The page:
The comments came as the company released its third-quarter results, which did not include NH, in which it said it would continue to pursue organic growth.
The company said: “Looking forward to 2019, in addition to the large expected contributions from NH Hotel Group, Mint’s organic hospitality business will also continue to aggressively pursue growth. Thailand is expected to see re-acceleration of Chinese tourist arrivals, while the strong momentum of its key overseas markets is expected to continue. In addition, the mixed-use and real estate business activities should continue to provide strong support for Minor Hotels’ business.”
Mint said: “For the remainder of 2018, Minor Hotels remains positive on the outlook of all business segments. The mixed-use business will grow, driven by strong residential sales pipeline, including the new luxury villas project, Avadina Hills by Anantara, which is next to Layan Residences by Anantara in Phuket.”
From the fourth-quarter onwards NH will be fully consolidated with Mint and its results will be reflected in Mint’s earnings.
For the third quarter, Minor Hotels reported net profit from existing operations up 32% on the year to THB891m (EUR23m), driven primarily by hotel operations, Oaks and residential sales. The group described strong performance “in all key overseas markets”, with revpar Minor Hotels’ owned hotels increasing by 13% against the same period last year.
At the end of the quarter, Mint owned 70 hotels and managed 94 hotels and serviced suites in 26 countries, giving it 20,660 hotel rooms and serviced suites under the company’s brands including Anantara, Avani, Oaks, Tivoli and Elewana Collection. The owned hotels portfolio accounted for 65% of hotel and mixed-use revenues during the quarter.
The end of October saw Mint complete its tender offer for shares in NH Hotel Group at a price of EUR6.30 per share. A total of 187,289,383 shares, representing 47.8% of its outstanding shares, were tendered in the offer and, together with Mint’s pre-offer shareholding, the group secured a 94.1% shareholding stake in NH, at a total investment amount of EUR2.3bn.
Mint described the acquisition of NH as “transformative” giving it a platform of 549 hotels across Asia, Australia, the Middle East, Africa, Europe, Latin America and the US. The group said that, with the tender offer completed, Mint would immediately turn its focus to working closely with NH “to complete integration-related tasks and to unlock value-accretive and mutually complementary benefits across both businesses, with the aim of maximising shareholder value in both companies on a foundation of financial discipline and strong corporate governance”.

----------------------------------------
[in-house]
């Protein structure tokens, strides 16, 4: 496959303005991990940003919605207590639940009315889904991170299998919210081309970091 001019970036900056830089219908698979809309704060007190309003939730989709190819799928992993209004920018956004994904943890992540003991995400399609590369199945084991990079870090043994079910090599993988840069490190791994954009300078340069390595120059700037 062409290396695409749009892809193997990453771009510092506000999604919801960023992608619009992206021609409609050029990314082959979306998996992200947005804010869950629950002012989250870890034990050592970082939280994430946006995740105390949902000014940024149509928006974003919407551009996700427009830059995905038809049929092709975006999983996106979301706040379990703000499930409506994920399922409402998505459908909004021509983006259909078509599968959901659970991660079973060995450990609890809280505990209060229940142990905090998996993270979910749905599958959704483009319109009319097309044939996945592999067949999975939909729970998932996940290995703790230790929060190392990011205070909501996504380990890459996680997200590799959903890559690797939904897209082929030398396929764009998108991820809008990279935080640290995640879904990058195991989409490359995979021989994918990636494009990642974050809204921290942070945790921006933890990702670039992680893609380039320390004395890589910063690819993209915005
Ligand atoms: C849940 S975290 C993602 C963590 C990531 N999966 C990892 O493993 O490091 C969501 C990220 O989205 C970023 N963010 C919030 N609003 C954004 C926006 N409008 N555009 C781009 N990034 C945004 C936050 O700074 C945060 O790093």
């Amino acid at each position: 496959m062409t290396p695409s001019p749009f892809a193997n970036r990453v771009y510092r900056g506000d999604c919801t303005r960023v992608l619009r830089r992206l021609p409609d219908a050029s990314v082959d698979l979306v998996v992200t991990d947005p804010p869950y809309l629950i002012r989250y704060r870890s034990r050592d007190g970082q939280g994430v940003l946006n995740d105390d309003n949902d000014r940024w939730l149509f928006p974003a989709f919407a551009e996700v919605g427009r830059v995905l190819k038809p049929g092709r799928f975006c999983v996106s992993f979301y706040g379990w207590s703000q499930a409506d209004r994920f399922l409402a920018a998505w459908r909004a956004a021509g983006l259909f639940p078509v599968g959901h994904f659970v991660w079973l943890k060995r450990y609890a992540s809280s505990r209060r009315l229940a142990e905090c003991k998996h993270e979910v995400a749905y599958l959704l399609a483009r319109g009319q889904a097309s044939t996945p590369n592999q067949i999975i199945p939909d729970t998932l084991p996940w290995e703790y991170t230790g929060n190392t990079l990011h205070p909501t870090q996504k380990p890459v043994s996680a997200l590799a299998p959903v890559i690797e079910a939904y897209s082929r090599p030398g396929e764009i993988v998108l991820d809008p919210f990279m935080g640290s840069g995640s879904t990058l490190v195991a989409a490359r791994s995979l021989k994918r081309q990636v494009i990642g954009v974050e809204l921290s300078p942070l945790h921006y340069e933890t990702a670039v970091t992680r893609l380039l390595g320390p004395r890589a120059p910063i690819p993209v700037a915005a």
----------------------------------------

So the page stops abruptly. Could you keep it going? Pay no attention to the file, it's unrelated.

In addition, over the next few quarters, Mint said that it would actively manage its funding structure, without new issuance of capital.
William Heinecke, founder & chairman, Mint, said: “The acquisition of NH Hotel Group has transformed Mint into a truly global hospitality company, with a strong focus on exceeding the expectations of today’s customers. The combined Mint-NH Hotel Group platform offers an extended product range across our combined brand portfolio with global geographical coverage. This, combined with the opportunities to leverage the respective strengths of Mint and NH Hotel Group to our mutual benefit, make it an extremely exciting time for our companies, our shareholders and our valued guests.”
In a filing on the Spanish bourse last month NH made it clear that, should the Thai-based company acquire more than 55%, it would consider different alternatives, including offering NH shares to strategic partners or maintaining a higher percentage with the issuance of perpetual bonds. A bank guarantee of EUR1.4bn was provided by Bangkok Bank Public Company, which would secure a total of 73.5% of NH.
Hotel Analyst understands that a buyer has been agreed for the balance of shares at NH.
As was reported last week in Hotel Analyst, Mint has also acquired a 10% stake in Global Hotel Alliance, taking a place on the group’s board. Chris Hartley, GHA’s CEO, told Hotel Analyst that that the deal had come about when founder members Kempinski and Omni invited others to join earlier this year, after some of the brands in the group, such as Minor, had grown to the extent that it was felt they should have more involvement at governance level, as well as having a chance to show their commitment to the alliance.